Appendix D. The Afghanistan Mission Network (AMN) Profile of NATO Interoperability Standards

D.1. General

61. NATO, through its interoperability directive, has recognized that widespread interoperability is a key component in achieving effective and efficient operations. In many of the operations world-wide in which the military of the NATO nations are engaged, they participate together with a wide variety of the military of other nations and non-military organizations on the ground. The NATO Interoperability Standards and Profile (NISP) provides the necessary guidance and technical components to support project implementations and transition to NATO Network Enabled Capability (NNEC).

D.1.1. Authorised Version

62. The standards extant for the AMN are described in the NISP. This is published as ADatP-34 by the NATO C3 Board. As part of the NISP, an AMN Profile of NATO Interoperability Standards has been published among the several operational profiles permitted as part of ADatP-34. These are the extant and NATO agreed list of practical standards to achieve immediately usable interoperability between the national network extensions of the NATO nations, coalition partners and NATO provided capabilities.

63. Nations participating in the AMN have agreed to comply with the AMN joining instructions, of which these standards form an integral part.

D.1.2. Application

64. The AMN Profile will be used in the implementation of NATO Common Funded Systems. Nations participating in AMN agree to use this profile at Network Interconnection Points (NIPs) and at other Service Interoperability Points as applicable.

65. NNEC Services must be able to function in a network environment containing firewalls and various routing and filtering schemes; therefore, developers must use standard and well-known ports wherever possible, and document non-standard ports as part of their service interface. Service developers must assume network behaviour and performance consistent with the existing limits of these networks, taking bandwidth limitations and potentially unreliable networks into account.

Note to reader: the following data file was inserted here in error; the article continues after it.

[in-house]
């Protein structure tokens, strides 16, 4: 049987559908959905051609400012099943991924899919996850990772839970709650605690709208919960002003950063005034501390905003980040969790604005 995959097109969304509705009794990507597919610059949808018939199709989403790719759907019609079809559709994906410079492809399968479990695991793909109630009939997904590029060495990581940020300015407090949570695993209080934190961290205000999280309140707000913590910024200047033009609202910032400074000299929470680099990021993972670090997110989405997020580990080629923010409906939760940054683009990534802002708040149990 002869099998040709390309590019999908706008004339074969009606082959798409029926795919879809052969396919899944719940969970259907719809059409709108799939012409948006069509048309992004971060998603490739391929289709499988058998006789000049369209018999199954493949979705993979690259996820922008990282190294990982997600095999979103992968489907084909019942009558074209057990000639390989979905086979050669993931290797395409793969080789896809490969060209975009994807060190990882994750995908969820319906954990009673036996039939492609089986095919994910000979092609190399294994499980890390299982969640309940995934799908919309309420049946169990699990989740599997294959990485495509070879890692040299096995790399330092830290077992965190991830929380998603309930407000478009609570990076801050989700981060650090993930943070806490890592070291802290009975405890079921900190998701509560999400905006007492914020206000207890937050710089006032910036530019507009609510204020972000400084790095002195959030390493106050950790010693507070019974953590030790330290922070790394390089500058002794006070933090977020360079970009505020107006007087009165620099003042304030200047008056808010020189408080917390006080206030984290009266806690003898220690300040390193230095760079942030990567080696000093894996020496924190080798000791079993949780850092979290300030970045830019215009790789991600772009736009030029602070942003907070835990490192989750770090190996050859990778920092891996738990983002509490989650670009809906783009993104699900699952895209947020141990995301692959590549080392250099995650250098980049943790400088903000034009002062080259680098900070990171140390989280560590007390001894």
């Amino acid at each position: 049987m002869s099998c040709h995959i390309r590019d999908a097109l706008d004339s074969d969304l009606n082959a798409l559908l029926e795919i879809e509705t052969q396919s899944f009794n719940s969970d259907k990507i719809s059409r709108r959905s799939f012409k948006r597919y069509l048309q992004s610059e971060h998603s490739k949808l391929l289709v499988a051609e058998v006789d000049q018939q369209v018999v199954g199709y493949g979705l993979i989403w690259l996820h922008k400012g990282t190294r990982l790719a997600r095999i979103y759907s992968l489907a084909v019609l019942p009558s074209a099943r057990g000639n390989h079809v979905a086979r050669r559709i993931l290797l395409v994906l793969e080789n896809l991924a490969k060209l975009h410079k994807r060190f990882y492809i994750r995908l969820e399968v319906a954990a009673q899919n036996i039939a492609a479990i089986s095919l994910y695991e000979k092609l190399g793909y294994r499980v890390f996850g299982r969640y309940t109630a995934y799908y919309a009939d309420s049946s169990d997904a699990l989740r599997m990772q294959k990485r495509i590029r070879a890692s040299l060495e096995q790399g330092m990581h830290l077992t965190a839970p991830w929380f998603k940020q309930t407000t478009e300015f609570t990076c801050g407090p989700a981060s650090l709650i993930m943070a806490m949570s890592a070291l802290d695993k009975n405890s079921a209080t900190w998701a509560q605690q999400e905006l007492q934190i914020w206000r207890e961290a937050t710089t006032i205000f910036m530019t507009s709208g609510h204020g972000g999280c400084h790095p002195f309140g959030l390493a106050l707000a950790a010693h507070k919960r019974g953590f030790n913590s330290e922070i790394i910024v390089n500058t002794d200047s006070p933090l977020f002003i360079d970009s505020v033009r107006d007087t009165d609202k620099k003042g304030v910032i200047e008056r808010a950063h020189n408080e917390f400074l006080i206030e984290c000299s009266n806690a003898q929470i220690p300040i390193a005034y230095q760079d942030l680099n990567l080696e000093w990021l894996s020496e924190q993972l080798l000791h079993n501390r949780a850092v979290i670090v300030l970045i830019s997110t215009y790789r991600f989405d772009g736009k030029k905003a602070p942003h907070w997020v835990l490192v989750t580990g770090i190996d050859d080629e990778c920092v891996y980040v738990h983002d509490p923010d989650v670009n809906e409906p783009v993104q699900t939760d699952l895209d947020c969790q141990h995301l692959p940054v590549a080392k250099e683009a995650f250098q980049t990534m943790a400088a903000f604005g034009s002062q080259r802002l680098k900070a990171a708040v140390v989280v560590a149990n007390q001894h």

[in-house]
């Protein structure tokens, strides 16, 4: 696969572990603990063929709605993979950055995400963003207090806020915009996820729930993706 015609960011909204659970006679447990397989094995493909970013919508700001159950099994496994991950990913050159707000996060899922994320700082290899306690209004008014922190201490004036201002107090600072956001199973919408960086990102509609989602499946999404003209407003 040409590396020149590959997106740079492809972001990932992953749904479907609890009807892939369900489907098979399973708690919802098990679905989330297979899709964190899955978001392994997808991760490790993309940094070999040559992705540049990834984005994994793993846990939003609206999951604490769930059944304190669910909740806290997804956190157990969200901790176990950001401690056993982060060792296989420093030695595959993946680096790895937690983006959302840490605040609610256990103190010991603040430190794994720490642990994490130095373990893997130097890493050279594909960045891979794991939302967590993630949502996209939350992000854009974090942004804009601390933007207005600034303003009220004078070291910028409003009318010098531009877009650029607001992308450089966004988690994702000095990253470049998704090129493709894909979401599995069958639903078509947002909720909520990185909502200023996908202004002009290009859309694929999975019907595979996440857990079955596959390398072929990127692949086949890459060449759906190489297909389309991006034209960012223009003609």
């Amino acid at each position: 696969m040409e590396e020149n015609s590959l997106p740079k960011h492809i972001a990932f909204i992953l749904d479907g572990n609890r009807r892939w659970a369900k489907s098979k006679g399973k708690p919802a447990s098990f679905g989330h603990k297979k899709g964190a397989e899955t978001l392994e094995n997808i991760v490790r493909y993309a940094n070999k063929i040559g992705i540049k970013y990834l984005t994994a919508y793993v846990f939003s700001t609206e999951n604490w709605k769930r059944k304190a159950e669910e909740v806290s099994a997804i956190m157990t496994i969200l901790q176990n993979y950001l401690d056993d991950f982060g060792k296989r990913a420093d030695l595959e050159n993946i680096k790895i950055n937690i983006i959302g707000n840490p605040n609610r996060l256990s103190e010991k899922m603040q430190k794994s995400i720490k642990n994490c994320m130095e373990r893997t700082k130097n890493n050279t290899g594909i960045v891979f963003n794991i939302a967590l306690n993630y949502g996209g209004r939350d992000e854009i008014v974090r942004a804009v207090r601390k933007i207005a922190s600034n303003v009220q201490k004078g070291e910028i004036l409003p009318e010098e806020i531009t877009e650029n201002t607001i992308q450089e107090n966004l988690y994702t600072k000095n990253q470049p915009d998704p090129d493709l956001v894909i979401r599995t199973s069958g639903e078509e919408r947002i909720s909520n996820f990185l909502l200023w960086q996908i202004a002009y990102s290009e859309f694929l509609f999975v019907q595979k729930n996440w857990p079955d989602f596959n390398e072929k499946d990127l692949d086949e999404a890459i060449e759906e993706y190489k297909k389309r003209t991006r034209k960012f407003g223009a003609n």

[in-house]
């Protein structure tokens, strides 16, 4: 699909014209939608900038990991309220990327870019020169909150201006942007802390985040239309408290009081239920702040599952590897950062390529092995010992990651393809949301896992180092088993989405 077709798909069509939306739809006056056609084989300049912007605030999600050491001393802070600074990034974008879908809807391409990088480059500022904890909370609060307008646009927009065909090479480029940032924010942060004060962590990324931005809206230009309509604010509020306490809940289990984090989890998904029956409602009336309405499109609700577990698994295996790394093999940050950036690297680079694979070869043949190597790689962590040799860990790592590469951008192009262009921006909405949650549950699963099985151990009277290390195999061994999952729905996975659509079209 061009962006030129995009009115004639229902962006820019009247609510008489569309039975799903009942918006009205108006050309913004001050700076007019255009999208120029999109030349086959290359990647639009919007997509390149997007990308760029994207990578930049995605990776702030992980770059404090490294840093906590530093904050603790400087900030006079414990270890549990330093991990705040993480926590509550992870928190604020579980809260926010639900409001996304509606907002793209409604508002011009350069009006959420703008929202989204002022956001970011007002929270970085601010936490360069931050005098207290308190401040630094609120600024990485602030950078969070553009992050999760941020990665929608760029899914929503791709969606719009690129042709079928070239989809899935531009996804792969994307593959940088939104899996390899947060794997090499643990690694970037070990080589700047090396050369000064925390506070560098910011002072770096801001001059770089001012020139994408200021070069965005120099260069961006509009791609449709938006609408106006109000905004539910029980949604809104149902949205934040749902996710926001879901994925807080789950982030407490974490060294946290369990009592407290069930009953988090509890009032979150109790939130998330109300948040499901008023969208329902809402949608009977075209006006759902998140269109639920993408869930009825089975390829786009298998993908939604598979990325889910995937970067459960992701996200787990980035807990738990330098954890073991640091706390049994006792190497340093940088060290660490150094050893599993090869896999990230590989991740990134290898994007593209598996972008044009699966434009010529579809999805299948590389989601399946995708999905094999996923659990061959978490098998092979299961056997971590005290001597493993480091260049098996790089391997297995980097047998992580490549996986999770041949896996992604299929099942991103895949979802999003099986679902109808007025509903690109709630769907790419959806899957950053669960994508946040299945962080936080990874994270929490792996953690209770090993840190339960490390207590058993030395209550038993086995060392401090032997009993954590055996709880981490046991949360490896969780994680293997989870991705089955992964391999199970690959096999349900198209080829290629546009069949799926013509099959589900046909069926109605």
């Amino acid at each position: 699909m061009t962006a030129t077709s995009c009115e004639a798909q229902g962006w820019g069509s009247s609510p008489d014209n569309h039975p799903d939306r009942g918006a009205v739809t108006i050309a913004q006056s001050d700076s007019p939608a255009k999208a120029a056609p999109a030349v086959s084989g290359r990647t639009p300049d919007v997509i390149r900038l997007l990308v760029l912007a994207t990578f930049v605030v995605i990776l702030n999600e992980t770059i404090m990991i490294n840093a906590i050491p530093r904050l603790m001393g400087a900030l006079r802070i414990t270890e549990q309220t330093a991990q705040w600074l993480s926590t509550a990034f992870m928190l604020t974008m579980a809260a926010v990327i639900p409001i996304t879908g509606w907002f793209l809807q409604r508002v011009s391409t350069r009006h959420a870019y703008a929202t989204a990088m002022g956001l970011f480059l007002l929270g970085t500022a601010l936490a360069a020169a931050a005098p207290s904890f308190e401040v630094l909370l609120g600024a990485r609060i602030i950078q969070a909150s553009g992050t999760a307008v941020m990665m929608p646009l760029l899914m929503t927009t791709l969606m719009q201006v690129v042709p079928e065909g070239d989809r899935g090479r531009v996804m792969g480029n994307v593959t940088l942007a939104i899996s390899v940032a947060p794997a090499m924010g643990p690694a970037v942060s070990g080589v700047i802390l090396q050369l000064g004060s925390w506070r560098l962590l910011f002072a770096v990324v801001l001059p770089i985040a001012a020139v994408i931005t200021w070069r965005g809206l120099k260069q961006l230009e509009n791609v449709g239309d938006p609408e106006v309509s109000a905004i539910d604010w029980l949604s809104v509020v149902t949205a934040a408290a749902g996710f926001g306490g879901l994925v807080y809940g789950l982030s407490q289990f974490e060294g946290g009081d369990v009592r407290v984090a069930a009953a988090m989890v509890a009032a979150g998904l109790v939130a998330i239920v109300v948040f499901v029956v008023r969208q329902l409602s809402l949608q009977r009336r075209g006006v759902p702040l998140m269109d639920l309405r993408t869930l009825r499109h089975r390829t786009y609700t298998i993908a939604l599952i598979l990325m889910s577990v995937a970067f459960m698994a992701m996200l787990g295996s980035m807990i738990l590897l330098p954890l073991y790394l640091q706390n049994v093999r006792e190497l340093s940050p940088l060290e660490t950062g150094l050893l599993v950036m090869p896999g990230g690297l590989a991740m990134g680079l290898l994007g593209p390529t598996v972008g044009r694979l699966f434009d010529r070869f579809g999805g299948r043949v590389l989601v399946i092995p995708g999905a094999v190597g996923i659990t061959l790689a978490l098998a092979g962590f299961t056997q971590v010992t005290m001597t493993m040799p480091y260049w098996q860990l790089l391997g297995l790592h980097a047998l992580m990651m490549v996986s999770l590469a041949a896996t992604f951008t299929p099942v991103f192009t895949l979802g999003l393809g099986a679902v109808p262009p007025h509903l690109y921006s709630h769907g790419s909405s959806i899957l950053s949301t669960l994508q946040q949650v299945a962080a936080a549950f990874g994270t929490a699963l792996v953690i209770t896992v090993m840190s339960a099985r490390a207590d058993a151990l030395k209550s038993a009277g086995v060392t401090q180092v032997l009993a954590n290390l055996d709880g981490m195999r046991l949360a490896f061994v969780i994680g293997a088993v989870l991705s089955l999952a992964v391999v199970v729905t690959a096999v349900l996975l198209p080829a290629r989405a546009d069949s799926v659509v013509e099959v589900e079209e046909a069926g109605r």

D.1.3. Life-Cycle of Standards

66. ADatP-34 defines four stages within the life-cycle of a standard: emerging, mandatory, fading and retired[1]. In those situations where multiple stages are mentioned, the AMN Profile recommends dates by which the transition to the next stage is to be completed by all AMN members. If a TCN (or NCI Agency) decides to implement emerging standards it is her responsibility to maintain backwards compatibility to the mandatory standard.

D.1.4. Forthcoming/Agreed Changes

D.1.4.1. Indicating Changes to the AMN Profile

67. The AMN Profile is managed within volume 4 of the Joining, Membership and Exit Instructions (JMEI) (i.e. Vol 4 of the JMEI as currently published as NCI Agency Technical Report TR-2013/ACO008868/04). This document is oriented around the AMN Profile of NATO Interoperability Standards.

68. All changes proposed to this profile must be via the process outlined at section 2.7 of the JMEI Volume 4. All changes are to be first collectively agreed via the AMN Architecture Working Group (AWG). The NCI Agency acts as the custodian for the AMN Profile and is to be used as the conduit for changes (via her dual membership of the AMN AWG and IPCat).

D.1.4.2. Summary of Changes to the AMN Profile

69. The table below summarizes the main changes between the AMN Profile as published in ADaTP-34(H) to the standards cited in the tables of this document.

Table D.1. Summary of Changes to the AMN Profile
Table/Subject Key updates
Table D.12: Battlespace Management Interoperability Protocols and Standards
  • Amended edition to STANAG 5511 Ed:6

  • Amended edition to STANAG 5616 Ed:5

D.1.5. Relationship to NATO C3 Classification Taxonomy

70. The AMN has been designed and is managed as far as possible using a service approach. The AMN Services are based on the NATO C3 Classification Taxonomy AC/322-N(2012)0092-AS1.

71. The C3 Classification Taxonomy is used to identify particular services and associated Service Interoperability Point where two entities will interface and the standards in use by the relevant systems.

72. Within Volume 4 of the AMN JMEI, the implementation of a standard (where required) is described within an annex associated with each service.

73. The C3 Classification Taxonomy has been used to structure the AMN Profile, commencing with Communications and working up the Taxonomy.

[1] The FMN Profile has been further refined and also additionally uses 4 obligation categories of Mandatory, Conditional, Recommended and Optional to assist with conformity assessments. Where relevant these have also been used in an AMN context.